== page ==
vi) It’s OK to go through dry spells, doubt phases, “have I been wasting all this time” melodramas. It’s helpful to have an out-of-the-way place where you can go cry and/or scream to the powers that be: “WTF am I doing? Why did you set me on this path? I could use a little help here… please!” But also know that help has it’s own wacko schedule: it might take a while for the response to organize itself in the material world…

vii) when you’re really stressed, try singing. it helps.




…or, why I prefer small villages to anonymous urbanity

Back in the day when communities were small and operated collectively (and in the present day, in places where they still do) people weren’t anonymous. Everyone knew everyone. Jill was Brian’s mother’s sister. Edward was Aurora’s grandson. Scooter was Nero and Anna’s dog until they realized baby Carson was allergic, so they gave him to Uncle Tim.

And everyone knew what everyone else was good at: when people were having babies, they always called Aurora, until she got too frail to help with deliveries. But luckily she had been training Marilyn, who took over and had such a gentle presence. Carl had a way with plants. Arthur could tell stories. Molly could sing. Nina could play the piano and the violin. Alita somehow always knew when it was going to rain. Riley was hilarious and could get anyone out of a bad mood, even his father. Rich made the best stew. And when Gus spoke–which was rare–everyone made sure to listen.

I’m enamored of the idea that communities can get to this place again, with intention: that we can learn what gifts are available among us and develop a sense of when they can be utilized. There are times when gifts are needed: when people are sad, in pain, or going through a rite of passage, or just feeling like it’s a good time for a celebration. There are people whose presence will make a difference, will allow whatever’s happening to be more open, more full — will help open up the moment to whatever it might be waiting and wanting to become.

Some questions:

  • What are your gifts, and in what kinds of situations might they be most needed?
  • Who do you know that has a particular strength or kind of knowledge?
  • How can you help him or her connect with opportunities where these strengths can be offered?
  • What would happen if we had more and more frequent opportunities to be and do what we’re meant to be and do?
  • What would happen in a community where this was intentionally practiced?

thoughts & responses??



(P.S. The original title for this post was “the butcher, the baker, the candlestick maker” but then I read the rest of the rhyme and realized it didn’t really apply. 🙂


If anything’s true about the world we live in, it’s that it’s a world of constant change. We’re immersed in a sea of images and narratives engineered to ensnare us in thinking and acting in certain ways (often for other people’s benefit). In the midst of this it becomes really difficult to find the thread of our own stories.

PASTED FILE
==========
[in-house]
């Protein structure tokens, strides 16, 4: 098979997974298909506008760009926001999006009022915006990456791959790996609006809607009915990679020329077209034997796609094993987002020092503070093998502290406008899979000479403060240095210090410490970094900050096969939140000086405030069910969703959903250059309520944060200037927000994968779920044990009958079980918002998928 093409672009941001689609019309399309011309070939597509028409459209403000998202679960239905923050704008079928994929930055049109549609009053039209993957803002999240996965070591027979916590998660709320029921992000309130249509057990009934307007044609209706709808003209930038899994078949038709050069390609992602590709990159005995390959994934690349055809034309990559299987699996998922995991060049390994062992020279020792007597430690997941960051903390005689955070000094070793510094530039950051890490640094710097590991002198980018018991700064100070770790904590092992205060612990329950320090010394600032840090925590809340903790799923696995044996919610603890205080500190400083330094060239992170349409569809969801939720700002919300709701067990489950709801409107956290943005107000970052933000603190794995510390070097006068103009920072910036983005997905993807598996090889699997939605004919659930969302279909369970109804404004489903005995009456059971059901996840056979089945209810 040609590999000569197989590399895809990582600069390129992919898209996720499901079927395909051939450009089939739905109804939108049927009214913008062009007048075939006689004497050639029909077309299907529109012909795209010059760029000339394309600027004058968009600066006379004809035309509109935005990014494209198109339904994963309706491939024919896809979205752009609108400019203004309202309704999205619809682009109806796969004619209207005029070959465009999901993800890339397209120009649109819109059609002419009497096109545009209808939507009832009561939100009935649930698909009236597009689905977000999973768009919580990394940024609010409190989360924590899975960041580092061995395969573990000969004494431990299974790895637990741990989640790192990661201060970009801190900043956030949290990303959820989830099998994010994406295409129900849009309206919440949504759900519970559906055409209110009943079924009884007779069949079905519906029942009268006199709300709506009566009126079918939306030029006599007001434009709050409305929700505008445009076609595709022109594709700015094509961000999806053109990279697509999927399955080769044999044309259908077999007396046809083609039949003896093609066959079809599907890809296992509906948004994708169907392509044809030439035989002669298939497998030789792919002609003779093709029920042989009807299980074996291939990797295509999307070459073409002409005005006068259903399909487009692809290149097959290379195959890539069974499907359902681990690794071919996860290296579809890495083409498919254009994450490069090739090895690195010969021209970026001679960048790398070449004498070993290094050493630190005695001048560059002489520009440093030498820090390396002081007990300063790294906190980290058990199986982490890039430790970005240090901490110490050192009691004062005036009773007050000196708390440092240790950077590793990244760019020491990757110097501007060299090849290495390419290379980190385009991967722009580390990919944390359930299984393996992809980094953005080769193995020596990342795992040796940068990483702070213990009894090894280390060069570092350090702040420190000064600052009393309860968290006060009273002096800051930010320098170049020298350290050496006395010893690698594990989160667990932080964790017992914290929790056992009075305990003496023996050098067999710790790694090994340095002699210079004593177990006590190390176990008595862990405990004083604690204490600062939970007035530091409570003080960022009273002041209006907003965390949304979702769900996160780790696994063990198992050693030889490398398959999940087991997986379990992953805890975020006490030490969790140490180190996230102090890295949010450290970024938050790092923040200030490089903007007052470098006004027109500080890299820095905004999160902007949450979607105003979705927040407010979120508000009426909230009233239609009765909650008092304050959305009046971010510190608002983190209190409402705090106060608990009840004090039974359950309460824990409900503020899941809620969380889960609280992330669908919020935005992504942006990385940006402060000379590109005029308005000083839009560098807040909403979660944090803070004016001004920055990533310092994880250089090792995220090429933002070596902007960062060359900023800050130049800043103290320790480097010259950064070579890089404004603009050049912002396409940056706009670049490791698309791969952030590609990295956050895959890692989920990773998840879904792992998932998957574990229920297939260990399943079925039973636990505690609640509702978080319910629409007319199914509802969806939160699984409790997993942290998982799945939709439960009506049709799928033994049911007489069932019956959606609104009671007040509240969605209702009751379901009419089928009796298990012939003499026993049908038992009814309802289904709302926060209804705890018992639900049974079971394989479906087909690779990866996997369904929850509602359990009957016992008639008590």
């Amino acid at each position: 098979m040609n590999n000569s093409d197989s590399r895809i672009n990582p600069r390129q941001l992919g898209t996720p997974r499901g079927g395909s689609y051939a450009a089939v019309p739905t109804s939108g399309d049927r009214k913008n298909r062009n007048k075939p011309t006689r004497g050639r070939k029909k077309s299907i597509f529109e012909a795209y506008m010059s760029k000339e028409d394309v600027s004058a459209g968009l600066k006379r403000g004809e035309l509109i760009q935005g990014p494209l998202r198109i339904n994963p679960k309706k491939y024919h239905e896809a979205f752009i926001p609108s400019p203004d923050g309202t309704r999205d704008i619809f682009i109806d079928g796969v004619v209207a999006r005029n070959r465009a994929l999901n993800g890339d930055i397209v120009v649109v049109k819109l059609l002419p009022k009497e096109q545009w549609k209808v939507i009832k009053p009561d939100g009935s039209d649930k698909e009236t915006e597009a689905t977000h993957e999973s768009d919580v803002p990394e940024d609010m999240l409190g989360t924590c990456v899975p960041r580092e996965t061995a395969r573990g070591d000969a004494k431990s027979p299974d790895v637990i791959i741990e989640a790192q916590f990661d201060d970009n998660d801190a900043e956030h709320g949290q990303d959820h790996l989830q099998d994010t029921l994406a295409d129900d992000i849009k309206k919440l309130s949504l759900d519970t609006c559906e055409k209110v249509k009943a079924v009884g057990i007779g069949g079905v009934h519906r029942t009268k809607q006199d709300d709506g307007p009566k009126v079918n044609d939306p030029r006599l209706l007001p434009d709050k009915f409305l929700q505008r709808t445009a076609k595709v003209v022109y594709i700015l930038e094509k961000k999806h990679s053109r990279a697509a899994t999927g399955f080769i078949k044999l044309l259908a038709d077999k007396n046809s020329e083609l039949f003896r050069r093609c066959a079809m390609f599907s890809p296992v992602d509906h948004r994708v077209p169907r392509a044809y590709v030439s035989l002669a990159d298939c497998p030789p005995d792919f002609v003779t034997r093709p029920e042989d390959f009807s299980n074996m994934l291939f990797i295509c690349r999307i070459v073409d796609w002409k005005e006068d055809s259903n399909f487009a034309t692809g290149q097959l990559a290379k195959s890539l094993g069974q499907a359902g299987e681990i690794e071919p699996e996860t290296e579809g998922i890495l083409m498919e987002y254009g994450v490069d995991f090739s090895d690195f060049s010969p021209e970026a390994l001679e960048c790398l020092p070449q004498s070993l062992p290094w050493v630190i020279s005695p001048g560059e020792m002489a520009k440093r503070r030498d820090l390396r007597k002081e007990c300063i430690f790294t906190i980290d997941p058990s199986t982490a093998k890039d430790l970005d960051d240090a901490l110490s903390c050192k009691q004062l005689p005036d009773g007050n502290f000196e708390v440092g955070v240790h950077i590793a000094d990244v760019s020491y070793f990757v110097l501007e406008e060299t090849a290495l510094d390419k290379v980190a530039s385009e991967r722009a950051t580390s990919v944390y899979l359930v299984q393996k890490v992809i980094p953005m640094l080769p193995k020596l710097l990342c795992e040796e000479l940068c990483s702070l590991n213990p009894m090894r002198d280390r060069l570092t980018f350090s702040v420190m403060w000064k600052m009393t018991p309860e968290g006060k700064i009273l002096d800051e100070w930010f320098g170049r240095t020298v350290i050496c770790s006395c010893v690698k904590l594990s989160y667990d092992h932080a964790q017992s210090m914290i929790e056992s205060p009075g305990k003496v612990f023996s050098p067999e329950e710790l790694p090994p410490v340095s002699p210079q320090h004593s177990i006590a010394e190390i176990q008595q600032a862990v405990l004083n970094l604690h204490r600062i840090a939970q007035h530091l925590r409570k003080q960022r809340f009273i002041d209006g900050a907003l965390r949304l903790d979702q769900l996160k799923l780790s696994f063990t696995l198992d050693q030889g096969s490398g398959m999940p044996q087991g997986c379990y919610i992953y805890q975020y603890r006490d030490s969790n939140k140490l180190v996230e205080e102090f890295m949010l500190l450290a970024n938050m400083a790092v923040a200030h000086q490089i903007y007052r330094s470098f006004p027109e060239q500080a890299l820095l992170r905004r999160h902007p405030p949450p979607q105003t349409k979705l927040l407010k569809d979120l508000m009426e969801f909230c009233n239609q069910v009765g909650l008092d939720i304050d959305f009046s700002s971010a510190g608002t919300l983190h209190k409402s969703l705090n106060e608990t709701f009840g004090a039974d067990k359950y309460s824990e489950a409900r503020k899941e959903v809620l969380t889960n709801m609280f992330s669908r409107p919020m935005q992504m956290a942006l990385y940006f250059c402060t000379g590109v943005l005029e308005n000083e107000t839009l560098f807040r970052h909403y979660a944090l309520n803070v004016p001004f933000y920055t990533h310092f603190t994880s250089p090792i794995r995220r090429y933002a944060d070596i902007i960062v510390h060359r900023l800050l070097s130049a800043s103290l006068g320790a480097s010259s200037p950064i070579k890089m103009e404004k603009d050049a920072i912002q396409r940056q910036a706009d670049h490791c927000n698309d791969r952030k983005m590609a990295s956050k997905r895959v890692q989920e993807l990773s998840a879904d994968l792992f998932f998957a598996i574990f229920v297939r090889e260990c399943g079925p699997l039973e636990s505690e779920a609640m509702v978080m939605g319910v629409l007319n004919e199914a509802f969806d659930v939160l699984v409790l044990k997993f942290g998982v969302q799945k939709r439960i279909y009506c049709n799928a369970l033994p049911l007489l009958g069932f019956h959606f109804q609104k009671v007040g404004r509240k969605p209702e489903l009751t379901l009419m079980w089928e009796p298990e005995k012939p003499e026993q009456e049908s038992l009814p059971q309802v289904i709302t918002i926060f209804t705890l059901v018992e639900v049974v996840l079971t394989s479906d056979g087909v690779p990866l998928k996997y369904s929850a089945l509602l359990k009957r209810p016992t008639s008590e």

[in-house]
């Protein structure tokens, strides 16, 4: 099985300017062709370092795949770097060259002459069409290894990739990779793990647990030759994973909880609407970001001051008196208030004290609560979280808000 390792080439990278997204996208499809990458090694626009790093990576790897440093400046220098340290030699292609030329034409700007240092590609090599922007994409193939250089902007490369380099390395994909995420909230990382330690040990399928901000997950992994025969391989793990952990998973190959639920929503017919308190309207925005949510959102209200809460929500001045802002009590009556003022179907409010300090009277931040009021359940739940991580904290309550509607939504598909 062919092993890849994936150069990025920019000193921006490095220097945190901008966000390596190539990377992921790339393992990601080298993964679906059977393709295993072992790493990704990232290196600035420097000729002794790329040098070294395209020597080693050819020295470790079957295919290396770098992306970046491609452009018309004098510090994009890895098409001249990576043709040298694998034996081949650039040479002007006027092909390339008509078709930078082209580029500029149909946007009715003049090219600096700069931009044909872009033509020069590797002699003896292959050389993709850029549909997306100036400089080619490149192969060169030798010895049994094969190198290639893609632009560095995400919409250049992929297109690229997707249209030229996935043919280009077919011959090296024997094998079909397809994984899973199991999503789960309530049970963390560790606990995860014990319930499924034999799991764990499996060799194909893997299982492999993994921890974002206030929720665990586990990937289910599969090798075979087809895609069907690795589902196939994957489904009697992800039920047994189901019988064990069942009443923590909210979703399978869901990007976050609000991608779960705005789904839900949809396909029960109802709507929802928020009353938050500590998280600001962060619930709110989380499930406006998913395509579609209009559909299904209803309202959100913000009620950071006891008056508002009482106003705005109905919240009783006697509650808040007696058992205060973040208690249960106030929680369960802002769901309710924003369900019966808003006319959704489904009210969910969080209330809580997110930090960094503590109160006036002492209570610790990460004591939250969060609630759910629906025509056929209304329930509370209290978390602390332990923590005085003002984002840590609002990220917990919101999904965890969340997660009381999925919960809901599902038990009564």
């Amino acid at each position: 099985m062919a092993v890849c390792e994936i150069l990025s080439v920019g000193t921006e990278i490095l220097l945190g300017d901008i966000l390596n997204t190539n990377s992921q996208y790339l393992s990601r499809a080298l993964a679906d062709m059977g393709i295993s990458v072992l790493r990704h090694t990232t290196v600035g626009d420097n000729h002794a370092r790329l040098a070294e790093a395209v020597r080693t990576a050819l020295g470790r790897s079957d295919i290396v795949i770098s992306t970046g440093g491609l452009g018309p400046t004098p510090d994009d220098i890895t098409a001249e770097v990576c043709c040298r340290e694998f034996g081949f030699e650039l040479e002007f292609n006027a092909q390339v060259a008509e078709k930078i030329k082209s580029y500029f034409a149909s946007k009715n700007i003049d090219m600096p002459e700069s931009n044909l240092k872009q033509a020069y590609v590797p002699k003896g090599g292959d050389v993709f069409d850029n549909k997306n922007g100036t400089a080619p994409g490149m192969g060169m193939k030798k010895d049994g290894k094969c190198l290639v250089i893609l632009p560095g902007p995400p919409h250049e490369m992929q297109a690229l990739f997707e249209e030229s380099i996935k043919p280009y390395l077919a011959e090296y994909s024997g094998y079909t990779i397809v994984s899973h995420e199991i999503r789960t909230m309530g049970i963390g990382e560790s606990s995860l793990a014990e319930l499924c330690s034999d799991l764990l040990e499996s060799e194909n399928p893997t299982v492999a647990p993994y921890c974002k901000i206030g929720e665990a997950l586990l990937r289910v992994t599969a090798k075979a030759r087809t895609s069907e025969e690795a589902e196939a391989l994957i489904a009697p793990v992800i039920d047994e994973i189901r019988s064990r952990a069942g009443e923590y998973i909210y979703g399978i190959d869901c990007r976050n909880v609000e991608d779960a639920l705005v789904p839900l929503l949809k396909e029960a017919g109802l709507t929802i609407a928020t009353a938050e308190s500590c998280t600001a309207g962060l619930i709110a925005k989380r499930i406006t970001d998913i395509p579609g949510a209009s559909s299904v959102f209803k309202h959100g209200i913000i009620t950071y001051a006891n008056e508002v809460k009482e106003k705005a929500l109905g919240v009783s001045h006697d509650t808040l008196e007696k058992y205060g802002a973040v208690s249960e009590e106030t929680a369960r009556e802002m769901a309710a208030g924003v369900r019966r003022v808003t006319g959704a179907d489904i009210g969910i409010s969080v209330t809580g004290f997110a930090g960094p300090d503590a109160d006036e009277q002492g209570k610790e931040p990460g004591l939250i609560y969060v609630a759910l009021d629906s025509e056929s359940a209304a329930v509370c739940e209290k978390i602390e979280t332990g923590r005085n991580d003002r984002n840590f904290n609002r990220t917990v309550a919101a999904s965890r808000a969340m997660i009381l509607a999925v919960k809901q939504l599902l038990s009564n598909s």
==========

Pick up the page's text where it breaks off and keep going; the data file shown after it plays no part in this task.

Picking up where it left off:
Let’s take a quick look at the importance of story: on a fundamental level, story is an organizing principle that allows us to piece together experiences and events into a meaningful sequence. In his 2008 book, The Political Mind, author George Lakoff (who also co-wrote Metaphors We Live By with Mark Johnson) proposes that most narrative sequences can be mapped to recognizable patterns of roles and events, which he calls “frames.” In the rescue frame, for example, we have the roles of the villain, the victim, and the hero. The villain threatens or harms the victim, the hero challenges the villain, and after some period of struggle and uncertainty, the hero prevails over the villain and the victim is delivered to safety. We’ve seen this frame a gazillion times and yet it’s still enticing. This is in part because each time we witness the playing out of this frame, we’re participating in it ourselves: we’ve all lived through this frame personally, experiencing at least one, probably more than one of the roles. Each time we encounter it in a story, it evokes (i.e. literally reactivates) the very emotions we felt first-hand when we lived through the experience.

On a neural level, the reason why this frame is so gripping is because it engages one of our fundamental biological adaptations: the fight or flight response, which we humans share with all mobile living organisms. When the fight or flight response is initiated, it kicks our nervous system into high gear, increasing heart rate and breathing and pumping cortisol and other stimulating chemicals into the bloodstream, allowing us to maximize our active response (and thus, chances for survival). But the body can only sustain this state for so long before it collapses from exhaustion, which is why the resolution (the defeat of the villain and the rescue of the victim) is so sweet: it allows the body to relax, which is accompanied by the release of happy, calming neurochemicals. The ordeal is over. It’s time for a beer.